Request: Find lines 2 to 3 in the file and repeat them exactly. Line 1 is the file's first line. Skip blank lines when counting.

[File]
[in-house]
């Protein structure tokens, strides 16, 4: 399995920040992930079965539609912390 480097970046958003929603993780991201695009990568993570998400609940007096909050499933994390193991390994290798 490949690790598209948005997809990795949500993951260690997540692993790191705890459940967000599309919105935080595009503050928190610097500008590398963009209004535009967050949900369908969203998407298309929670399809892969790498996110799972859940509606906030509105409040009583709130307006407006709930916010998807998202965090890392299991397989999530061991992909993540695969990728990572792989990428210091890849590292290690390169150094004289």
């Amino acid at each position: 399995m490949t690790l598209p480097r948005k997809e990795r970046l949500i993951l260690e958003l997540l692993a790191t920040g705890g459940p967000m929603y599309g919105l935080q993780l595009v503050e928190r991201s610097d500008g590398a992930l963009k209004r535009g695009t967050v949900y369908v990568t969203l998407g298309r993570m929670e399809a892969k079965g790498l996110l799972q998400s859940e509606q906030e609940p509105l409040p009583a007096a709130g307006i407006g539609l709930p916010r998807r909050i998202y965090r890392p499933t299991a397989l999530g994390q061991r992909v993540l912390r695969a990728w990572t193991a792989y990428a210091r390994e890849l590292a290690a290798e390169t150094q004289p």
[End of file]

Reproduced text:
């Protein structure tokens, strides 16, 4: 399995920040992930079965539609912390 480097970046958003929603993780991201695009990568993570998400609940007096909050499933994390193991390994290798 490949690790598209948005997809990795949500993951260690997540692993790191705890459940967000599309919105935080595009503050928190610097500008590398963009209004535009967050949900369908969203998407298309929670399809892969790498996110799972859940509606906030509105409040009583709130307006407006709930916010998807998202965090890392299991397989999530061991992909993540695969990728990572792989990428210091890849590292290690390169150094004289």
């Amino acid at each position: 399995m490949t690790l598209p480097r948005k997809e990795r970046l949500i993951l260690e958003l997540l692993a790191t920040g705890g459940p967000m929603y599309g919105l935080q993780l595009v503050e928190r991201s610097d500008g590398a992930l963009k209004r535009g695009t967050v949900y369908v990568t969203l998407g298309r993570m929670e399809a892969k079965g790498l996110l799972q998400s859940e509606q906030e609940p509105l409040p009583a007096a709130g307006i407006g539609l709930p916010r998807r909050i998202y965090r890392p499933t299991a397989l999530g994390q061991r992909v993540l912390r695969a990728w990572t193991a792989y990428a210091r390994e890849l590292a290690a290798e390169t150094q004289p």